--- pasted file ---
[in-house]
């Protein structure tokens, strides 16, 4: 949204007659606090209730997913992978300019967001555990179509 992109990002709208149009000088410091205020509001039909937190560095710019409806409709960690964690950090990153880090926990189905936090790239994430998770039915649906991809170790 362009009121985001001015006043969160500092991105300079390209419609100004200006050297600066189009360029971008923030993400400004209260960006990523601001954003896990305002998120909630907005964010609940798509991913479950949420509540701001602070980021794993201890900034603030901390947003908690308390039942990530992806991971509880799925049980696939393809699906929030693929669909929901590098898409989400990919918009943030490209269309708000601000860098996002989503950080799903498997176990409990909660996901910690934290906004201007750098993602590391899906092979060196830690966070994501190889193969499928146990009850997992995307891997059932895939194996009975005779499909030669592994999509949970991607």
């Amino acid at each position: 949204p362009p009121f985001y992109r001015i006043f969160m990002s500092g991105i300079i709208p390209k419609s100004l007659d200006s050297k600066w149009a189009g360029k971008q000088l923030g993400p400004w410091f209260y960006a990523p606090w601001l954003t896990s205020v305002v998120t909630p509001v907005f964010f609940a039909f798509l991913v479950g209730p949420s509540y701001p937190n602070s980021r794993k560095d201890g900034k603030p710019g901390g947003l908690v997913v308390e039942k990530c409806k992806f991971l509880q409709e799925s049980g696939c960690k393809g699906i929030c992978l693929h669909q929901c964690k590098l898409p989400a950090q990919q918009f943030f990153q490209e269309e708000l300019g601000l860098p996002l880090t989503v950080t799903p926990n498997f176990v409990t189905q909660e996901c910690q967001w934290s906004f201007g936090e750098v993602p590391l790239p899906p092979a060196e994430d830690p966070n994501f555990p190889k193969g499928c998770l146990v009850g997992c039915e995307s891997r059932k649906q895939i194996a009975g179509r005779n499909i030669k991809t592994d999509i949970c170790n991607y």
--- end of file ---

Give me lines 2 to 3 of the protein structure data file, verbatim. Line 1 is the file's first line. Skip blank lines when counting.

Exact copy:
């Protein structure tokens, strides 16, 4: 949204007659606090209730997913992978300019967001555990179509 992109990002709208149009000088410091205020509001039909937190560095710019409806409709960690964690950090990153880090926990189905936090790239994430998770039915649906991809170790 362009009121985001001015006043969160500092991105300079390209419609100004200006050297600066189009360029971008923030993400400004209260960006990523601001954003896990305002998120909630907005964010609940798509991913479950949420509540701001602070980021794993201890900034603030901390947003908690308390039942990530992806991971509880799925049980696939393809699906929030693929669909929901590098898409989400990919918009943030490209269309708000601000860098996002989503950080799903498997176990409990909660996901910690934290906004201007750098993602590391899906092979060196830690966070994501190889193969499928146990009850997992995307891997059932895939194996009975005779499909030669592994999509949970991607």
């Amino acid at each position: 949204p362009p009121f985001y992109r001015i006043f969160m990002s500092g991105i300079i709208p390209k419609s100004l007659d200006s050297k600066w149009a189009g360029k971008q000088l923030g993400p400004w410091f209260y960006a990523p606090w601001l954003t896990s205020v305002v998120t909630p509001v907005f964010f609940a039909f798509l991913v479950g209730p949420s509540y701001p937190n602070s980021r794993k560095d201890g900034k603030p710019g901390g947003l908690v997913v308390e039942k990530c409806k992806f991971l509880q409709e799925s049980g696939c960690k393809g699906i929030c992978l693929h669909q929901c964690k590098l898409p989400a950090q990919q918009f943030f990153q490209e269309e708000l300019g601000l860098p996002l880090t989503v950080t799903p926990n498997f176990v409990t189905q909660e996901c910690q967001w934290s906004f201007g936090e750098v993602p590391l790239p899906p092979a060196e994430d830690p966070n994501f555990p190889k193969g499928c998770l146990v009850g997992c039915e995307s891997r059932k649906q895939i194996a009975g179509r005779n499909i030669k991809t592994d999509i949970c170790n991607y």